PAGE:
A report from the think-tank Policy Exchange has highlighted that the UK will need at least 400,000 charging points in order to meet the demand of EVs, once sales of new internal combustion engine vehicles are banned in 2030.
In order to achieve that goal, the annual rate of installations must increase from around 7,000 over the past three years to 35,000 per year over the next decade.
Currently there are only 35,000 public chargers in the UK’s streets and as we reported there is a disparity in access across different areas of the country.
The research has highlighted that the government must implement a far wider and more reliable infrastructure in order to be able to sustain the all-electric revolution and avoid the risk of “charging blackspots” in small towns and rural areas. We also reported that the implementation of residential chargers could be a game changer in EV adoption.
As we reported one of the major concerns for drivers that are considering switching to battery electric is range anxiety. The only feasible solution to obviate this problem is to make the charging infrastructure available and easy to use to everyone.
Prime Minister Boris Johnson, when he announced the ban on internal combustion engines, has pledged £1.3 billion towards charging infrastructure over the next four years. Also, Transport Secretary Grant Shapps has recently announced a further £20 million of funding for local authorities to install 4,000 more on-street charge points across the UK.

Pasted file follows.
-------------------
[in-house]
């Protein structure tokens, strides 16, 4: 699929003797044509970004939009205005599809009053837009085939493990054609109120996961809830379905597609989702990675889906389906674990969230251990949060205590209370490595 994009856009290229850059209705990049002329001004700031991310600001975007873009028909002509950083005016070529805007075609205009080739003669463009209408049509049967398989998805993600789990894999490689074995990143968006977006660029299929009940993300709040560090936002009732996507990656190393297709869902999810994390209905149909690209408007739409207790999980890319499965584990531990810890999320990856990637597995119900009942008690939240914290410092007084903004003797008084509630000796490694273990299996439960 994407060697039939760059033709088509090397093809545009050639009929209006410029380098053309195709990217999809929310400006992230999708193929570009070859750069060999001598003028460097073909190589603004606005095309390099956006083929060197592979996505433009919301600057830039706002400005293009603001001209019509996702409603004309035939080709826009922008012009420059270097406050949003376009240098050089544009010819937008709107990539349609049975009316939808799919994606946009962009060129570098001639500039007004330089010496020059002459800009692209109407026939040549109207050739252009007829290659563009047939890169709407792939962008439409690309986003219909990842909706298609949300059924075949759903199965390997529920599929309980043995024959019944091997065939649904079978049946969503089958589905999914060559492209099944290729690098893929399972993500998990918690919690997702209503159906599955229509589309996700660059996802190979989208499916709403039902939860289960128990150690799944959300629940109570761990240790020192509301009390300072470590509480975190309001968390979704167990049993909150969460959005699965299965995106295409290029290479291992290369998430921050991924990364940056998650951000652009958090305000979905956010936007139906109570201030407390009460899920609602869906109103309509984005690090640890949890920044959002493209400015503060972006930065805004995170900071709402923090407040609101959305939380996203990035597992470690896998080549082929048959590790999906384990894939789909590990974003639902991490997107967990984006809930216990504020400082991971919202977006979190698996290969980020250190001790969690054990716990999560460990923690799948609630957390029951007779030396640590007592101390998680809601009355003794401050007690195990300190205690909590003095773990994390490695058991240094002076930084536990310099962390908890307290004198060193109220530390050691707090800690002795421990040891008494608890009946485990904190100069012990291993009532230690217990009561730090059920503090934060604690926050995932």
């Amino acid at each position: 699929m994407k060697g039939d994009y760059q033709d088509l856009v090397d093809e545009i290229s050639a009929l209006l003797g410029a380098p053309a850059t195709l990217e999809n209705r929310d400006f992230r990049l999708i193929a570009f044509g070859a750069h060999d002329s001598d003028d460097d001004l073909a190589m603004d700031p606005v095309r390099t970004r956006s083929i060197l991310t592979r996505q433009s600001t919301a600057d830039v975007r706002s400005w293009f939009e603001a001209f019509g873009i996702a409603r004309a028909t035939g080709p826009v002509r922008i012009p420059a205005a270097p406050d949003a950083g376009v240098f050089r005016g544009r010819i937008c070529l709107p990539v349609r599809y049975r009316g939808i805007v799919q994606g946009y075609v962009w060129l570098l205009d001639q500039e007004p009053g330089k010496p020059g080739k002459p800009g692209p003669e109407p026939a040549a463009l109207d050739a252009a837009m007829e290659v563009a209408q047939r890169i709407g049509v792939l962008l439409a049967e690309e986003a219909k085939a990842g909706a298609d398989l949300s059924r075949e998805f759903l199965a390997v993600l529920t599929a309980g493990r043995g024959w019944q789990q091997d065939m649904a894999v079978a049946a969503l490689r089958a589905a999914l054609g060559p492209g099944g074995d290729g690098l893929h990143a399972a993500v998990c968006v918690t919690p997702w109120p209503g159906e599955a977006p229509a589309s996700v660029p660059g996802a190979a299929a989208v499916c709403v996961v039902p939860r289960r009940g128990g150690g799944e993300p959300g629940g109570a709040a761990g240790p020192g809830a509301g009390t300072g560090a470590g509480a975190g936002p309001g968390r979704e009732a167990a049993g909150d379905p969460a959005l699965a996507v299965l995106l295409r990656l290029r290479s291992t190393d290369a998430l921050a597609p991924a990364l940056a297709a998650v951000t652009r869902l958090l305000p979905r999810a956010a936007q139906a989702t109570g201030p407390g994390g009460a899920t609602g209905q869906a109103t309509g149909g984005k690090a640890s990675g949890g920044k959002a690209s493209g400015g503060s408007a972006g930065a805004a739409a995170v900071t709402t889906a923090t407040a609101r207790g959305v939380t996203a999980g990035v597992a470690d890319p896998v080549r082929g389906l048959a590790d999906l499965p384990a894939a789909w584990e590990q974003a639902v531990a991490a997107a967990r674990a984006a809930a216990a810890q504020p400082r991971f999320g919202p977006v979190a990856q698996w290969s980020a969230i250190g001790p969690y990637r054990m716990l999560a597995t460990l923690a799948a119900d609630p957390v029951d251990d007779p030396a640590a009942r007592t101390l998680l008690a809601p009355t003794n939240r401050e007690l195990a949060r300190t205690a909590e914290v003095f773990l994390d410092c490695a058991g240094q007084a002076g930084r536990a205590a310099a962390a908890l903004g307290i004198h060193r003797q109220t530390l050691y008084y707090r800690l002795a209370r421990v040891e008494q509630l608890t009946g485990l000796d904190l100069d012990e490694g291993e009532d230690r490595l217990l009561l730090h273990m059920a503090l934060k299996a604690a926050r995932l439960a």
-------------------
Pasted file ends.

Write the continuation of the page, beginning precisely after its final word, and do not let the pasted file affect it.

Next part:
Even though this is a positive step in the right direction it is simply not enough to be ready for the all-electric revolution, according to Gi Fernando, Chairman of New AutoMotive.
“We welcome this announcement of £20 million from the government for 4,000 more on-street charge points across the UK. However, it’s very clear that there needs to be a step change in the speed with which chargers are being installed,” he said. “Out of the 11,930 local authorities in the UK, only 101 have received grant funding for residential chargepoints, which are vital to giving people the confidence to switch to an EV. We need local authorities to recognise that they have a vital role to play in the electric vehicle revolution.”
We recently reported that UK councils are currently planning to install an average of only 35 on-street electric vehicle chargers each, between now and 2025, which clearly is not enough with the ban quickly approaching.
One solution to this issue could be working with private companies, such as Connected Kerb, that will help the councils to speed things up and understand the process needed to achieve the goal.